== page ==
With a career spanning five decades and the accolade 'one of the greatest living painters', Gerhard Richter – as might be expected – has surpassed the soul-searching whys of painting and is now focused on the how. In the first documentary he's agreed to in fifteen years, Corinna Belz eschews voiceover narration in favour of a low-key, fly-on-the-wall look at the man in his studio painting.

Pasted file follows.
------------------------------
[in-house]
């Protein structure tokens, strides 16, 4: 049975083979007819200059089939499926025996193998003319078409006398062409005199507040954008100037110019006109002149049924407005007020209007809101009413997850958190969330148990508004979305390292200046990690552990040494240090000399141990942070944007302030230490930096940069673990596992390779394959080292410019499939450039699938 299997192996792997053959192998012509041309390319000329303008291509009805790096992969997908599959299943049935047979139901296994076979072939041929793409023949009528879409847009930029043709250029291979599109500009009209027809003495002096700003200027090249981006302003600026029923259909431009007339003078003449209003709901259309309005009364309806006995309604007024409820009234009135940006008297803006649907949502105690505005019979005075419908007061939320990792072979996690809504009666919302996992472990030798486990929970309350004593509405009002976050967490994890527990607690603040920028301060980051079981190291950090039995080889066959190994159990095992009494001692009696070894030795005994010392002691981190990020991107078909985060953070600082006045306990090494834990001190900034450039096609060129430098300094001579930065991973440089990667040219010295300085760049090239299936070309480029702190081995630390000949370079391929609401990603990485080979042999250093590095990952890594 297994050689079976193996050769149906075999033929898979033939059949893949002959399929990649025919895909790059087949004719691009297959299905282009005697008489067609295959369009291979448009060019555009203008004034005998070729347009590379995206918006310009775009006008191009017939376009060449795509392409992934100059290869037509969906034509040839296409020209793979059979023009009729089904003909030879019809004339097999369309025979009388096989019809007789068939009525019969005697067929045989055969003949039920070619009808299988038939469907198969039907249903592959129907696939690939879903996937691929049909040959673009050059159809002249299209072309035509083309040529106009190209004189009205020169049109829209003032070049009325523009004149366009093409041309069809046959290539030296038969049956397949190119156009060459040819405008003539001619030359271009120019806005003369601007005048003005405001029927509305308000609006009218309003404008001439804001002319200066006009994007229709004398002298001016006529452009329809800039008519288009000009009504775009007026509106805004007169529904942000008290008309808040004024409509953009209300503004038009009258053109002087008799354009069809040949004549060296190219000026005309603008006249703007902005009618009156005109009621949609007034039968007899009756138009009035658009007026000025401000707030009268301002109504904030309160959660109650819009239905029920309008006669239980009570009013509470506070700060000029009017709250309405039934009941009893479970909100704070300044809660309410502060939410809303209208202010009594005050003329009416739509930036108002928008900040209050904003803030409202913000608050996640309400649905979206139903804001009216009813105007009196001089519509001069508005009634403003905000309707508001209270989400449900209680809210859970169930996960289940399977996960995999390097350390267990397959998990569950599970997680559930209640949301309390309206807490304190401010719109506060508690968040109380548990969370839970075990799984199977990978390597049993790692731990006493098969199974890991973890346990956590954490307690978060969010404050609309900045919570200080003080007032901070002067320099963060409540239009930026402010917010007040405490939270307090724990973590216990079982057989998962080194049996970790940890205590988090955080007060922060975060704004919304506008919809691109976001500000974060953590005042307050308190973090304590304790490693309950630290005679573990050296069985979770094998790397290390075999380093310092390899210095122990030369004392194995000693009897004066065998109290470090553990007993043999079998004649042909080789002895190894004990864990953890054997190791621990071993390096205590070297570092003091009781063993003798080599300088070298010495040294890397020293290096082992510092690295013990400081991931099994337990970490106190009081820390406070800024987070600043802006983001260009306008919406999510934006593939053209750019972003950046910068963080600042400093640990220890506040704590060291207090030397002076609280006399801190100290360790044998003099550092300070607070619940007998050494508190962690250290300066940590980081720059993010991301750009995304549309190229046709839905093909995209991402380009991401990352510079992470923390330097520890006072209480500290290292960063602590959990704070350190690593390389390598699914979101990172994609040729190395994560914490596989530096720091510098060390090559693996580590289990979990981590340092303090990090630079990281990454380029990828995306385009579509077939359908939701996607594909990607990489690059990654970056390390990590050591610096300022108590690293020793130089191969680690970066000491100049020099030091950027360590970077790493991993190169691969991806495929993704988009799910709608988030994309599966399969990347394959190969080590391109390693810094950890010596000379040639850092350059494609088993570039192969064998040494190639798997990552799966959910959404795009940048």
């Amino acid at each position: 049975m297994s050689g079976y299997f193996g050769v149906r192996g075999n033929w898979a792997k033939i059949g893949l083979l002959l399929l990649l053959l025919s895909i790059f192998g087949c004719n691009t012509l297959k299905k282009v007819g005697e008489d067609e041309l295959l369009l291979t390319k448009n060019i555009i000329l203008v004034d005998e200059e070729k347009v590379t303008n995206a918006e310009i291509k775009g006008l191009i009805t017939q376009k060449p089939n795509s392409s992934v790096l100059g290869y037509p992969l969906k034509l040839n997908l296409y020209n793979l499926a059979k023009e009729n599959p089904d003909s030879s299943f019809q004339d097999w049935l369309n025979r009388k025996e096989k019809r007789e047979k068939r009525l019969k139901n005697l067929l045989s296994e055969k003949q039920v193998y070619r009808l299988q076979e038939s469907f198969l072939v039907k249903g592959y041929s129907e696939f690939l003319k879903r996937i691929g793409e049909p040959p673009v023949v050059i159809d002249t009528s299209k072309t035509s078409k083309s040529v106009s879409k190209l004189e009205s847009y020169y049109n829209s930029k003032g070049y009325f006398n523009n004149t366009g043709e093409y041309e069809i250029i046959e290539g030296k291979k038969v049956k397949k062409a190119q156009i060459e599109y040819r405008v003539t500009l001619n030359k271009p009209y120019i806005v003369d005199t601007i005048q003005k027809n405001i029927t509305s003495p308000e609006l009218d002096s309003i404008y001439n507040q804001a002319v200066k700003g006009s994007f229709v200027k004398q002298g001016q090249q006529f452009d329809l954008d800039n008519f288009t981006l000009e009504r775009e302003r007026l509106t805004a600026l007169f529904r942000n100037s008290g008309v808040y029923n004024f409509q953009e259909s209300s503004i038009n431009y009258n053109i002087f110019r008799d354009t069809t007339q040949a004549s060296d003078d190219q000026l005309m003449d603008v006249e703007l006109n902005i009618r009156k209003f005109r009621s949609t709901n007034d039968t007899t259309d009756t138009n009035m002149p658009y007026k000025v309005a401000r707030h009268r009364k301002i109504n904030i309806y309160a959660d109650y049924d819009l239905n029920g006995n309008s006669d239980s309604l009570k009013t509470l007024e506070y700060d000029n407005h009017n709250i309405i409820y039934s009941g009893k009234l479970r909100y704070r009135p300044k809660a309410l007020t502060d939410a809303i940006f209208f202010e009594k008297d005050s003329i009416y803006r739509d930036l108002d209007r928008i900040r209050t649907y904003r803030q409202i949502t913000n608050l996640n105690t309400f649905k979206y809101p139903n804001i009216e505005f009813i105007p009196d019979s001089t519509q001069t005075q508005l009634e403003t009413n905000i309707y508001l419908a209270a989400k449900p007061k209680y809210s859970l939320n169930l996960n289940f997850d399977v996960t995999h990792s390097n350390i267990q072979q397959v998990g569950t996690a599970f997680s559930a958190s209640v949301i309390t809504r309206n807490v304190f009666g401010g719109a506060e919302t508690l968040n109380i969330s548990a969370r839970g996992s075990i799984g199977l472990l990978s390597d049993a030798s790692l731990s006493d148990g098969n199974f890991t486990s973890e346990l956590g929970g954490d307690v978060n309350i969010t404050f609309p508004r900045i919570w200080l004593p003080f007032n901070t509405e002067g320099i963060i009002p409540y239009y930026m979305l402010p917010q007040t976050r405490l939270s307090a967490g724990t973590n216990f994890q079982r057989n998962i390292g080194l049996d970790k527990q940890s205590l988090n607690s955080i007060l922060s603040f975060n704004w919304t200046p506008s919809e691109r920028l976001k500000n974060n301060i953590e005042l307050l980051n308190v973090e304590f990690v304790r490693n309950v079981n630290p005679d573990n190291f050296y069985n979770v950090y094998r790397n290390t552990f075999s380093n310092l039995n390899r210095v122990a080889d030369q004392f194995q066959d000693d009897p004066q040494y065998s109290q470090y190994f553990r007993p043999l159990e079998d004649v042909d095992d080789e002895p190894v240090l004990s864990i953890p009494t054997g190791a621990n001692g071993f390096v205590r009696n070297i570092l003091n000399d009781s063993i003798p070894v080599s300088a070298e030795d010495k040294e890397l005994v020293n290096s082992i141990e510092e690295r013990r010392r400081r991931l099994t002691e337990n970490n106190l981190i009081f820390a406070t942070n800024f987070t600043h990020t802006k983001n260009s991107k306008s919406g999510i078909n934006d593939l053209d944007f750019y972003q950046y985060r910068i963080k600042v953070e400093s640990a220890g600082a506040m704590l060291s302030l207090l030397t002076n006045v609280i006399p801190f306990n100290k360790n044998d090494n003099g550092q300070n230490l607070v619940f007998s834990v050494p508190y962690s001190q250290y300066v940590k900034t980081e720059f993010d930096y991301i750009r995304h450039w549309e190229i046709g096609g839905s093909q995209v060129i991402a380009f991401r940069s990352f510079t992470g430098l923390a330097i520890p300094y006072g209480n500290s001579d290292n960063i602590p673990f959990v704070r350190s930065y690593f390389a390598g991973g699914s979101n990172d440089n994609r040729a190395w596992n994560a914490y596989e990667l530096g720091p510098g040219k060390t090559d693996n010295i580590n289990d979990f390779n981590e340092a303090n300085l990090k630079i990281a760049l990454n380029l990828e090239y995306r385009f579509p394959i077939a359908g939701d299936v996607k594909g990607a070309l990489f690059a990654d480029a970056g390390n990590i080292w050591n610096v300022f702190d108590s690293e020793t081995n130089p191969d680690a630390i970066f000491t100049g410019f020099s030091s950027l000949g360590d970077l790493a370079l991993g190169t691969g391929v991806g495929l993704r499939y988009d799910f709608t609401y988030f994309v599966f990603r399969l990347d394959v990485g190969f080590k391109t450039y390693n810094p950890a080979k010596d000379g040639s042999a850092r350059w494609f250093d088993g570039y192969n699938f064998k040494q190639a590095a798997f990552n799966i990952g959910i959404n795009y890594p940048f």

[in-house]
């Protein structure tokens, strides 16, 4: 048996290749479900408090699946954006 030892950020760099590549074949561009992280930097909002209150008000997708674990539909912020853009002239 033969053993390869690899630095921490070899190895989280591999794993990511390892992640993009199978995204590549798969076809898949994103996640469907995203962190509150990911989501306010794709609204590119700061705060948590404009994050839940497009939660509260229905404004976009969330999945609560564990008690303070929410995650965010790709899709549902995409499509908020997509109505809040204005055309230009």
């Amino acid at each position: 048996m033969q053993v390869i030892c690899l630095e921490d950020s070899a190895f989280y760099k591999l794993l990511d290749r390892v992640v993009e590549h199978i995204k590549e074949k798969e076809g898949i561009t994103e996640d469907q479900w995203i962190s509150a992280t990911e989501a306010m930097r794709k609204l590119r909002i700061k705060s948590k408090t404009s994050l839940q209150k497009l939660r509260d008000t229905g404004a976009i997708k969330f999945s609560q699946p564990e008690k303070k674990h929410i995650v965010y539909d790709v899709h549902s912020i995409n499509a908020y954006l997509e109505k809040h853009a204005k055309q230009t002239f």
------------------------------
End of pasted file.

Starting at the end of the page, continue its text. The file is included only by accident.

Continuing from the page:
We see how he begins with an abstract composition of queasy rainbow colours then transforms it, dragging a 'big squeegee' across the surface to achieve his trademark photographic flatness. Just when we think it's finished, Richter decides it isn't working at all and needs to be scrapped. Famously media-shy, he seems relatively at ease here and shares the whims, ironies and perplexities of his practice. Mainly, we learn that the working life of even a big artist involves less drama than you might think – unless you're an avid Richter fan, the film is quite interesting, but that's all.